In a male dominated, sea intensive rating, she continued to become an expert in her career field and serve a role model for both male and female Sailors.
At one time, she and her husband were a dual-military couple with three small children. Eventually, he left the Navy to take care of their now four children so that she, a chief petty officer at the time, could concentrate on her career.
A year after putting on anchors she set her sights on a new goal, earning a commission as a limited duty officer.
“It was my A-OPS [Assistant Operations Officer] on board Bunker Hill who told me he didn’t see chief being my end goal,” said Karo. “He told me to consider putting in a package to get a commission.”
She did in fact put in a commissioning package and just like chief, Karo was selected first time up to join the 6122 Limited Duty Officer Surface Operations community. Her first assignment as an officer was at LCSRON 1 where she assumed the duties of N3 Division Officer and Surface Warfare Mission Package Liaison Officer.
Karo said the three things she believes contribute to her personal success are Faith, family (both blood and Navy), and ambition.
“I believe God made all this possible,” said Karo. “When I wanted to go left, God guided me right. My family support has given me the extra motivation I needed to get through the rough times, especially the times at sea away from my kids.”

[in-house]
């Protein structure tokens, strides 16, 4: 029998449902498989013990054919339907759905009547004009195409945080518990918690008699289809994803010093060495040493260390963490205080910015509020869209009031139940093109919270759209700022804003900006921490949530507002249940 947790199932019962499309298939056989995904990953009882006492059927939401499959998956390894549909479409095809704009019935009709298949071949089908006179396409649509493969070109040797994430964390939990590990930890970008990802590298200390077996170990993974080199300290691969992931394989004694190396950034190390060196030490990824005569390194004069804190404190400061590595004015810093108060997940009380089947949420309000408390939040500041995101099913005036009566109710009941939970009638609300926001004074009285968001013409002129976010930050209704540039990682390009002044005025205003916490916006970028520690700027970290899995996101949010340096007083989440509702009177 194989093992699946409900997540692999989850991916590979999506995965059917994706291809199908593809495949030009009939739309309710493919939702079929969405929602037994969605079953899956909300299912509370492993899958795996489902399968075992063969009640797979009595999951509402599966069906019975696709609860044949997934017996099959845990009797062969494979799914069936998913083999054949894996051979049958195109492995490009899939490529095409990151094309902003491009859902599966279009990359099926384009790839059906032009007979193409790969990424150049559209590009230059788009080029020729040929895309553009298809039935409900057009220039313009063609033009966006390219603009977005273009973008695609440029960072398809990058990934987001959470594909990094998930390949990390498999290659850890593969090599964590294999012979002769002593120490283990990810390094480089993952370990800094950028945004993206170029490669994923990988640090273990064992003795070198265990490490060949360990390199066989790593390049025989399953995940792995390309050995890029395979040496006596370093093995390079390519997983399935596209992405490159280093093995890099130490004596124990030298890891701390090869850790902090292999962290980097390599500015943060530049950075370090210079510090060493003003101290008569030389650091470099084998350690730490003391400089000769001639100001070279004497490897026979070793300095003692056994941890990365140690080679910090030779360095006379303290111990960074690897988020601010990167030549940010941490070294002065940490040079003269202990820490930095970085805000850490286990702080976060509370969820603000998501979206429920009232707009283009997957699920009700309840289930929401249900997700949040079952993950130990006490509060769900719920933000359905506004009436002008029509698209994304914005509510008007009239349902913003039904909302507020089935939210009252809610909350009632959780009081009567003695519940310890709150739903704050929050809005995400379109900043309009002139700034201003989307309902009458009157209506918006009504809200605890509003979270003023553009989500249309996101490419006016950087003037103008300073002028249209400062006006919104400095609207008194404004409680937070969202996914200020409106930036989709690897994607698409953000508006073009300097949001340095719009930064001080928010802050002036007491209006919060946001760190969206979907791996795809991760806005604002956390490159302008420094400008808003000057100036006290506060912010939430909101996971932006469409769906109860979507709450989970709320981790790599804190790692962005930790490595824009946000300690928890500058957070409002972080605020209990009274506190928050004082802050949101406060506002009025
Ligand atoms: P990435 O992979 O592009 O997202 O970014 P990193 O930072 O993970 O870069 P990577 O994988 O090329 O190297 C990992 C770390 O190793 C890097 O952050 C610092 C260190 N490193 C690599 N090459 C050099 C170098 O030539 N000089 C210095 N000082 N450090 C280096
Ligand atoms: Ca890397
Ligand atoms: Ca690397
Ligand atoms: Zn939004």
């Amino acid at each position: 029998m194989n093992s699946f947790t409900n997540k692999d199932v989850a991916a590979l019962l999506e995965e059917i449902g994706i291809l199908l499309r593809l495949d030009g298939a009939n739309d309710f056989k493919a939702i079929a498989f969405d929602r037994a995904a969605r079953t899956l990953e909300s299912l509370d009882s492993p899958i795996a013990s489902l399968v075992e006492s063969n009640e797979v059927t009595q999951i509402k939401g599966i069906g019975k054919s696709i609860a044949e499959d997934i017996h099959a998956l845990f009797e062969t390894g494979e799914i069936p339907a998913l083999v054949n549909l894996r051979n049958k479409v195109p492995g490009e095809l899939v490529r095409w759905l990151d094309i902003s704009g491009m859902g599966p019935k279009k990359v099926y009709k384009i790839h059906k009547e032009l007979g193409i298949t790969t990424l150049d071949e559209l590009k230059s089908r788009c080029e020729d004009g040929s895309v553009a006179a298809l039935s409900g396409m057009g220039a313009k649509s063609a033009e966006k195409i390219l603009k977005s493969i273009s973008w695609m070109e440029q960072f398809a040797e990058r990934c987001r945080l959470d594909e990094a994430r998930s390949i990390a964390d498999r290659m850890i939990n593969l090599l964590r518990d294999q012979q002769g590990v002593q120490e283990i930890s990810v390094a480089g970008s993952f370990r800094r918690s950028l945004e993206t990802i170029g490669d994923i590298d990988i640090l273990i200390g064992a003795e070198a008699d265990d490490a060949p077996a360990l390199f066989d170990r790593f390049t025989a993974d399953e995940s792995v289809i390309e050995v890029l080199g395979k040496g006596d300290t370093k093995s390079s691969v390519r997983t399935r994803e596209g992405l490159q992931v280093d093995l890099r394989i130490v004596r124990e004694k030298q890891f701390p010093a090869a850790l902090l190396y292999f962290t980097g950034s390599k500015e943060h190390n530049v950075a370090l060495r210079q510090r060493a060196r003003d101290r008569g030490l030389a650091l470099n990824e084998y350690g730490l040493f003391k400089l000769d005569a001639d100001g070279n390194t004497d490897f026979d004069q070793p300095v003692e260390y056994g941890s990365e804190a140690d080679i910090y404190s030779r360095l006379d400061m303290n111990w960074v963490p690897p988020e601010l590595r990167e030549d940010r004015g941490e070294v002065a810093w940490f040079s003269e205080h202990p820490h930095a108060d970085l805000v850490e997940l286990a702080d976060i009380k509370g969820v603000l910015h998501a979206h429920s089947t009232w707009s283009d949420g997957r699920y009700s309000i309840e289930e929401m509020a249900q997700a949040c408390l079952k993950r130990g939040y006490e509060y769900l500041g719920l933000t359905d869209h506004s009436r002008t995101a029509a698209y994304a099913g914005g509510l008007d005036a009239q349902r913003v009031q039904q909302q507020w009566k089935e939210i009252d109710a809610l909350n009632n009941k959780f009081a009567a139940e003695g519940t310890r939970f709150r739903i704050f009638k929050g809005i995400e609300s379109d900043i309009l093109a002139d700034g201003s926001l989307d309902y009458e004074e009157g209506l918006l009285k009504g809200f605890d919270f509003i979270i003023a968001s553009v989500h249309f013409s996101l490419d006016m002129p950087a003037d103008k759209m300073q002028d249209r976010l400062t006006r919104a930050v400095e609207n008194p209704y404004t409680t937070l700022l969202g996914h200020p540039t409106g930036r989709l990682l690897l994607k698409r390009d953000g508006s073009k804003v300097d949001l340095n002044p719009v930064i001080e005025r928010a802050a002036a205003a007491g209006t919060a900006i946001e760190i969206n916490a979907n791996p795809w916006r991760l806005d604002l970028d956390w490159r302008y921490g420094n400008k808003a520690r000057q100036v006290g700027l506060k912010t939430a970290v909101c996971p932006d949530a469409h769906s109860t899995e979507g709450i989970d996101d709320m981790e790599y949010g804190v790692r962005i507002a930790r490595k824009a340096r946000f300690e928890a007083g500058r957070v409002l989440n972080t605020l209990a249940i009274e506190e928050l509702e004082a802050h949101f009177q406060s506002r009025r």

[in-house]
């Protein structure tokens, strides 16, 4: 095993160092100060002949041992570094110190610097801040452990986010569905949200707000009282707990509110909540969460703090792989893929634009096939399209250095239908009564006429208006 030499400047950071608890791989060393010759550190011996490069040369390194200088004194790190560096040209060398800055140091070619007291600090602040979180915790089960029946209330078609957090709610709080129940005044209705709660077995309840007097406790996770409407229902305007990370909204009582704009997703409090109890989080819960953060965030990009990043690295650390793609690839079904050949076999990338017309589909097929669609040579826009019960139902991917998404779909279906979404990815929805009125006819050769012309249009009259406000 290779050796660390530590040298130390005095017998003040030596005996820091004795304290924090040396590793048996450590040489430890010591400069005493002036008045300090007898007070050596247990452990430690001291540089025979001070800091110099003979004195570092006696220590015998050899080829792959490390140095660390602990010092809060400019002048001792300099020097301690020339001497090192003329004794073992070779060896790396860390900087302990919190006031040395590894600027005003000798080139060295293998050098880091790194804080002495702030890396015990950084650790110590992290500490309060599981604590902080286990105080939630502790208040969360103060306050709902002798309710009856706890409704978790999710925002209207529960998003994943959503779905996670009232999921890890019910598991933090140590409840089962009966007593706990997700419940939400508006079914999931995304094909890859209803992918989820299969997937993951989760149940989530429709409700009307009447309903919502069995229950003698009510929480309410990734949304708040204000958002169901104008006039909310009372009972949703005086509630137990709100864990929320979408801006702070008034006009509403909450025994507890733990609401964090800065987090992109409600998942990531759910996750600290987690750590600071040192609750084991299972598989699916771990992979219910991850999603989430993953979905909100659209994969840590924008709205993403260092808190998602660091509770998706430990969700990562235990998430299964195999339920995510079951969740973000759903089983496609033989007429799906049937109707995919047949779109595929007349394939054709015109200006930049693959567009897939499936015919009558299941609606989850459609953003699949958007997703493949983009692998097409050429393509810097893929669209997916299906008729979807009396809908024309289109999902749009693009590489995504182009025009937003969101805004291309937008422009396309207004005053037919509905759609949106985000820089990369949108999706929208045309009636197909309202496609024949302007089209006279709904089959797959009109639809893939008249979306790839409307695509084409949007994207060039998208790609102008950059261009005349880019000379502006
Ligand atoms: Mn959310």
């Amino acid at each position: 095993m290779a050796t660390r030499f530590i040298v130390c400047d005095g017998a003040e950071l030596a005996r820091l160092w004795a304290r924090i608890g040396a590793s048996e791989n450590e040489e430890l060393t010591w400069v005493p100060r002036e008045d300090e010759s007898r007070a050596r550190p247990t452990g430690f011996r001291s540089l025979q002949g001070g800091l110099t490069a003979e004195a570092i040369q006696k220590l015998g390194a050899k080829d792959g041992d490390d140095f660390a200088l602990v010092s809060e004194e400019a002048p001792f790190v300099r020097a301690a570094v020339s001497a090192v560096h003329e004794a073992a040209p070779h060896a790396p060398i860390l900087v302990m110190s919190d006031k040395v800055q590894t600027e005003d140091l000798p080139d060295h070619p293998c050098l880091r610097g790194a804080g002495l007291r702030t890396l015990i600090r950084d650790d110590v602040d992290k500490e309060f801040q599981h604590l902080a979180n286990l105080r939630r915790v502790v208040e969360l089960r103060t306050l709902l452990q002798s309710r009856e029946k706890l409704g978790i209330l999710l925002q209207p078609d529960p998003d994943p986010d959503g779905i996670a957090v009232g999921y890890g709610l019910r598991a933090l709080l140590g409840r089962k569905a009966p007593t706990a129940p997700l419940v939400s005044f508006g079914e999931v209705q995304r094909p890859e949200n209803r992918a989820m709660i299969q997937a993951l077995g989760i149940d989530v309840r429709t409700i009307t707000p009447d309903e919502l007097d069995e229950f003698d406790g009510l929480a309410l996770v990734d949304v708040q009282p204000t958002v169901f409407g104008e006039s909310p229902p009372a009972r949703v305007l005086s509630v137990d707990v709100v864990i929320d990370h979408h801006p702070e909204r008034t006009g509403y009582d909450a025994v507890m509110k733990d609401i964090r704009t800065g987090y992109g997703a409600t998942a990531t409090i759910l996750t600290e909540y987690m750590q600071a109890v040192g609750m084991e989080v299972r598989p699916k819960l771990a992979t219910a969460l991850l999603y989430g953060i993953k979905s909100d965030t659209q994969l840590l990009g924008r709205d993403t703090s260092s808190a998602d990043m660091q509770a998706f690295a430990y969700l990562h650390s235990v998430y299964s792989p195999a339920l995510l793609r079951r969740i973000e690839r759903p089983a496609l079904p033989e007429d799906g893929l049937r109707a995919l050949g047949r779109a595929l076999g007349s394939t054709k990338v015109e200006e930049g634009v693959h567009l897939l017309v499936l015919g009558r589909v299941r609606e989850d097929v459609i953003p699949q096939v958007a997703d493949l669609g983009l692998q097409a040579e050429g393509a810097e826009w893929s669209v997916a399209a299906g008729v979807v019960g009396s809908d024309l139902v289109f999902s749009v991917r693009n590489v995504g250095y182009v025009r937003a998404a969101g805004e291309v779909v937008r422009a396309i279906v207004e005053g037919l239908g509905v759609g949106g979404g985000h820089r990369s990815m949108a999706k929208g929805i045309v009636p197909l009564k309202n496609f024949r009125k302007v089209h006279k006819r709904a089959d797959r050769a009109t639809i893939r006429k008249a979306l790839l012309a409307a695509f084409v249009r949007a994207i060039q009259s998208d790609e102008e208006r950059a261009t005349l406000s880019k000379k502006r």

When it comes to ambition, it would be hard to find anyone who loves what they do in the Navy more than Karo.
“I love to work on new qualifications and goals,” said Karo. “It’s a personal satisfaction to scratch off a goal from my list.”
Karo said she could not stress enough the importance of the support she receives from her husband on a daily basis.
“If he wasn’t taking care of our family well while I was out to sea, I wouldn’t have been able to focus and complete my qualifications,” said Karo. “He is the real MVP and the rock of our family because when I deploy he takes care of our kids.”
Karo said her advice for young Sailors wanting to succeed in the Navy is simple.
“Don’t be afraid, don’t be scared of the unknown,” said Karo, who plans on going to a destroyer for her next assignment. “Don’t be scared to work out of your comfort zone.”
The Capt. Joy Bright Hancock Leadership Award, established in 1987, honors Navy women with visionary leadership whose ideals and dedication foster a positive working environment while reinforcing and furthering the integration of women into the Navy.